Phase nucleation and evolution mechanisms in heterogeneous solids
Phase nucleation and evolution is a problem of critical importance in many applications. As the length scales are reduced, it becomes increasingly important to consider interfacial and micro-structural effects that can be safely ignored at larger length scales owing to randomness. The theory of phase nucleation has been addressed usually by the classical nucleation theory, which was originally derived for single component fluid systems, after making an assumption of equilibrium. The criterion has not been rigorously derived for solids, which are far from equilibrium due to dissipation by multiple physical drivers. In this thesis, a thermodynamically sound nucleation criterion is derived for systems with multiple interacting physical phenomena and multiple dissipating mechanisms. This is done, using the tools of continuum mechanics, by determining the change in free energy upon the introduction of a new nucleus into the system. The developed theory is demonstrated to be a generalization of the classical nucleation theory (CNT). The developed theory is then applied to the problem of electromigration driven void nucleation, a serious reliability concern for the microelectronics industry. The void grows and eventually severs the line making the chip nonfunctional. There are two classes of theories at present in the electromigration literature to address the problem of void nucleation, the vacancy supersaturation theory and the entropic dissipation theory, both of which are empirical and based on intuition developed from experimental observations. When the developed theory was applied to the problem of electromigration, it was found to be consistent with the vacancy supersaturation theory, but provided the correct energetic quantity, the chemical potential, which has contribution from both the vacancy concentration as well as the hydrostatic stress. An experiment, consisting of electromigration tests on serpentine lines, was developed to validate the developed nucleation theory. The experimental results are consistent with the developed theory and show that the theory of entropic dissipation is incorrect. A diffuse-interface computational technique was then developed to simulate the problem of electromigration driven void nucleation and growth in arbitrary geometries. Experimentally known results such as Black's law, existence of the Blech length, effect of interface adhesion energy were reproduced. The simulations were also used to infer the numerical value of the nucleation criterion, based on experimental results in the literature. The problem of electromigration is the result of species diffusion due to imparted momentum from the electrons, and the resulting motion of interface is influenced by surface diffusion along the interface, bulk diffusion, and the current density. Similarly, the formation of intermetallic compounds (IMC) and the resulting interface shape in many systems is the result of limiting effects of bulk diffusion, interfacial reaction, surface energy, and surface diffusion. Thus, the dynamics and stability of the interface formed when Cu and Sn react to form the IMC compound Cu6Sn5 is explored next. This system is of significant relevance to modern microelectronic chip assemblies, where solder joints with significant Cu6Sn5 volume fraction are known to be prone to brittle fracture and shorter useful life. Prior experimental observations have shown the interface to possess either a scalloped, flat or needle shaped morphology. The governing mechanism leading to the observed shape of the interface is not clearly known, and is the focus of the present study. In research unrelated to diffusion driven phase evolution, but involving interfaces nevertheless, in the appendix, the problem of interfacial delamination in Through Silicon Vias (TSV) is studied analytically. Three-dimensional (3D) packages utilizing TSVs are seen as enablers of increased performance and "More than Moore" functionality at the present time. However, the use of TSVs introduce a set of reliability concerns, one of which is the thermo-mechanical stress caused by the mismatch in coefficient of thermal expansion (CTE) between the copper via and the surround- ing silicon. The CTE mismatch, causes high stress zones in and around the copper TSVs, which in turn impede the mobility of electrons in the regions surrounding the TSVs. Further, proximal placing of TSVs for improved electrical performance may be restricted by additional stress induced by TSV-TSV interaction. The increased stress of the region surrounding the TSV also increases the risk of interfacial delamination. In order to ensure reliable functioning of 3D chip stacks, design guidelines are necessary on the excluded "keep-out" zone where stress induced by TSVs will impede transistor functionality. Towards this end, we analytically derive, using elasticity theory, the stress field in and around a doubly periodic arrangement of TSVs subjected to a uniform thermal excursion. The model for stress is used to analytically estimate the conditions for interfacial cracks to propagate, as a function of the system geometry and material properties. (Abstract shortened by ProQuest.)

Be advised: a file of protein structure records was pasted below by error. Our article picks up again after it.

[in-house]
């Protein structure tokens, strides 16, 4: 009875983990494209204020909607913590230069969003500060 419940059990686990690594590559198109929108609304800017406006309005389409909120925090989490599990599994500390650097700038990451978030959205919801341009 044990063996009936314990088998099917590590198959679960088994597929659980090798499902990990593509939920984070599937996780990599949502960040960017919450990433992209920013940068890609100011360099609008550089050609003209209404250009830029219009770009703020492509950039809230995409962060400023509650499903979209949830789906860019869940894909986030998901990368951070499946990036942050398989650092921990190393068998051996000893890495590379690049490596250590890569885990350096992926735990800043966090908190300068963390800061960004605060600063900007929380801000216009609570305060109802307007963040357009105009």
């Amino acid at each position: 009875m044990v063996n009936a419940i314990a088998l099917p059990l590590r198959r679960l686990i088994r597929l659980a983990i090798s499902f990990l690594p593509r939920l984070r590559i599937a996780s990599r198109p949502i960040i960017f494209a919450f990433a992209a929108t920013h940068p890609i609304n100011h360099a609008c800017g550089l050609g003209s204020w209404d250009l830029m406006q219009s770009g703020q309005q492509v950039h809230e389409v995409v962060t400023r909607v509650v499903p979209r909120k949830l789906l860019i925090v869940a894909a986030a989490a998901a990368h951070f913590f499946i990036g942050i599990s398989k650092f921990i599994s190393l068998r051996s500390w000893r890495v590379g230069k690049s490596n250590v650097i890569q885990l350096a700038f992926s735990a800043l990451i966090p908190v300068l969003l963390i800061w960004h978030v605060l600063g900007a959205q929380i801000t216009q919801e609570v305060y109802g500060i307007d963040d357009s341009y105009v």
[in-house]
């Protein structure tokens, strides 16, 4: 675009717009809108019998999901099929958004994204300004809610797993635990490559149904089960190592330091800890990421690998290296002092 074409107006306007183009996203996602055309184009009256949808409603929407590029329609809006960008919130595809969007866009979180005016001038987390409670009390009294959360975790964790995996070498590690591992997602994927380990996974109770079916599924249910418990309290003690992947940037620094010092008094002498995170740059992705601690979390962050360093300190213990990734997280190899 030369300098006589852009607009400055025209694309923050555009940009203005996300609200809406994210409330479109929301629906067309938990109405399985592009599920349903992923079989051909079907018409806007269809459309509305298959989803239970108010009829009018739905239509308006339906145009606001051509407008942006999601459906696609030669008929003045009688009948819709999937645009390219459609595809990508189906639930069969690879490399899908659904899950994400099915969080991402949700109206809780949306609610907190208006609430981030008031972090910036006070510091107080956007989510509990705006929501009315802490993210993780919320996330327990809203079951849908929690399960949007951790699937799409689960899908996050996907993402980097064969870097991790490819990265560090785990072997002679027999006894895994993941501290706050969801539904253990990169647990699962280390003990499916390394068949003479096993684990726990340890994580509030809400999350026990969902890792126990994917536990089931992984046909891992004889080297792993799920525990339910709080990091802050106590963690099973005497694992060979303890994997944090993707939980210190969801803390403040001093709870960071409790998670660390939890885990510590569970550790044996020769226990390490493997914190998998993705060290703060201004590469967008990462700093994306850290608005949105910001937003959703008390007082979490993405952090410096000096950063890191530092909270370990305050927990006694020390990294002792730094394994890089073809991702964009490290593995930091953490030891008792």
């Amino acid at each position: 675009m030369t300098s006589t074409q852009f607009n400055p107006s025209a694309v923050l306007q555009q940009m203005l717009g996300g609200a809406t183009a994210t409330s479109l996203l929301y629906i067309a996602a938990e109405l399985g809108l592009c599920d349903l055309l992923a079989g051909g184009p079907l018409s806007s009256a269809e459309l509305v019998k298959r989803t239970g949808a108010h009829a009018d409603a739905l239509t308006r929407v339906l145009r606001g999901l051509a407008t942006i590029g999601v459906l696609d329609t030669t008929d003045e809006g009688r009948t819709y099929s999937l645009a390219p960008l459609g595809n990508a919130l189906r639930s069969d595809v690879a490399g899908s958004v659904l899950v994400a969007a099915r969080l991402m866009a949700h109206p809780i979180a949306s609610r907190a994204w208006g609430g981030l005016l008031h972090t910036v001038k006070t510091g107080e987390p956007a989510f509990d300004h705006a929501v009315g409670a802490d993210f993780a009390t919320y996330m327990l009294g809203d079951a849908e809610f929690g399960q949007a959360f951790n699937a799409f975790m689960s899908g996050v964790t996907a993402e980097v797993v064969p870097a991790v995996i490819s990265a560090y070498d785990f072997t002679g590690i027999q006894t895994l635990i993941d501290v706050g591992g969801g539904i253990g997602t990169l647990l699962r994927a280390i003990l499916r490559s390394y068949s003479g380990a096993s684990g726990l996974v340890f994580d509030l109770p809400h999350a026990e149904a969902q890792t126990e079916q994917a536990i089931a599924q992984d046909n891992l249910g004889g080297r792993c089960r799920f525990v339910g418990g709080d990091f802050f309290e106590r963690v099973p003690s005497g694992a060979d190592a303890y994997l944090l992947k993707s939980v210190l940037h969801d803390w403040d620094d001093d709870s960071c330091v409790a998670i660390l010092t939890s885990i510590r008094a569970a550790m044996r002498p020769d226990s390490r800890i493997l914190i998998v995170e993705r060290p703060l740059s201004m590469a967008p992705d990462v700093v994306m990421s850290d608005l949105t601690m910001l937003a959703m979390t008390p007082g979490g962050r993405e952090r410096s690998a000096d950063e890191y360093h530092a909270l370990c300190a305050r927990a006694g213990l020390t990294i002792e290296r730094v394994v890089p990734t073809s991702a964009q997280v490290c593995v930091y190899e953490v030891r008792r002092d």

Subbarayan, Purdue University.
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